Having to feed every hour for hours on end (often at night) can be exhausting. But sleep should be a priority. While it may be tempting to enjoy a few minutes while your baby sleeps, it’s best to take the opportunity to protect yourself. Those dirty dishes aren’t going anywhere. Sleep and worry when you wake up.
2. Eat and hydrate
To produce milk, your body needs fuel. If your baby is drinking milk, he or she must be able to keep up with the demands. This means making regular meals a priority and making sure you stay hydrated.
3. Don’t be afraid to ask for help
Cluster flows can be incredibly tiring and overwhelming. Don’t be afraid to ask for help with household chores and errands. Family members and friends will be more than willing to help – especially other moms in your family who know what you’re going through.
4. Accept the situation
Don’t fight the feeds – accept them and know that it’s perfectly normal and natural. Yes, you can try other soothing methods, but if your baby is going through a cluster-feeding episode, it’s best to give her what she needs.
5. Settling in
If you’re in the middle of a power pack, sit back and make yourself comfortable. Wear comfortable clothing and get up on the bed or couch. Have a magazine, books, and DVDs on hand to entertain yourself while your baby is feeding.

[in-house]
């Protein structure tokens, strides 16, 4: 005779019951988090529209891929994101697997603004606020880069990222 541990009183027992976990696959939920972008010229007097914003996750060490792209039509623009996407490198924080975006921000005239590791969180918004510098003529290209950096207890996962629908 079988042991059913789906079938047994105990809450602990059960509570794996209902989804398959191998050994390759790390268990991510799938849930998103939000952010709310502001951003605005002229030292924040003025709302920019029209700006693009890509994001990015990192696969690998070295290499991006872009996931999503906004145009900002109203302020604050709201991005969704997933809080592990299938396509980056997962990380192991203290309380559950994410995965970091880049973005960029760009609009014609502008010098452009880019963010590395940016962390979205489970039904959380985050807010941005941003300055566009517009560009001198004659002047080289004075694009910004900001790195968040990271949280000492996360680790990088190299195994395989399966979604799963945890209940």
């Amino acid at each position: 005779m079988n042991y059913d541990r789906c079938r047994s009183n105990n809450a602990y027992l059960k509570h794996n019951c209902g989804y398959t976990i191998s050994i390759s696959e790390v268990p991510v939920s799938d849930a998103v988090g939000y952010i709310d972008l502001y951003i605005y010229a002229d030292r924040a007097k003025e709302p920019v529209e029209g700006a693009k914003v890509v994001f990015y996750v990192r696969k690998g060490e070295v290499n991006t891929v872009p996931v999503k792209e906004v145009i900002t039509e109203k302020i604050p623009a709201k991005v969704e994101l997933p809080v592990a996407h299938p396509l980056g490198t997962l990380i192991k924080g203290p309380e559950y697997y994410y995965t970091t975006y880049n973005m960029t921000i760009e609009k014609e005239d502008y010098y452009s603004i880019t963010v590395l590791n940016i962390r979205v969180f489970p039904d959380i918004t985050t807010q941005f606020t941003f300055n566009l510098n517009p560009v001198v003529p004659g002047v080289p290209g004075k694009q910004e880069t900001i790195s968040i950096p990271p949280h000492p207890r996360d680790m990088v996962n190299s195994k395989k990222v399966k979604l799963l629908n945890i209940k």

6. Don’t take it too personally
Moms often assume that they are doing something wrong when their baby starts to get restless all the time and wants to breastfeed more often. But then again, cluster flows are perfectly normal and nothing to worry about.
In the vast majority of cases, these feedings are not a sign that your baby is not eating enough. As long as she has five wet diapers a day, she’s fine.
7. Knowing when it’s time to see your doctor
Although cluster feeding is normal, there are times when you may want to consult your doctor.
If your baby feeds for more than an hour or if the episode of cluster feeding lasts longer than two days, see your doctor. This may be a sign that your milk production is not keeping up with your baby’s demands.
Although it can be tiring and overwhelming, cluster flows are normal. Do your best to settle in, get comfortable and give your baby what she or he needs during this time. Don’t worry – it’ll be over before you know it, and she’ll be back to her normal routine.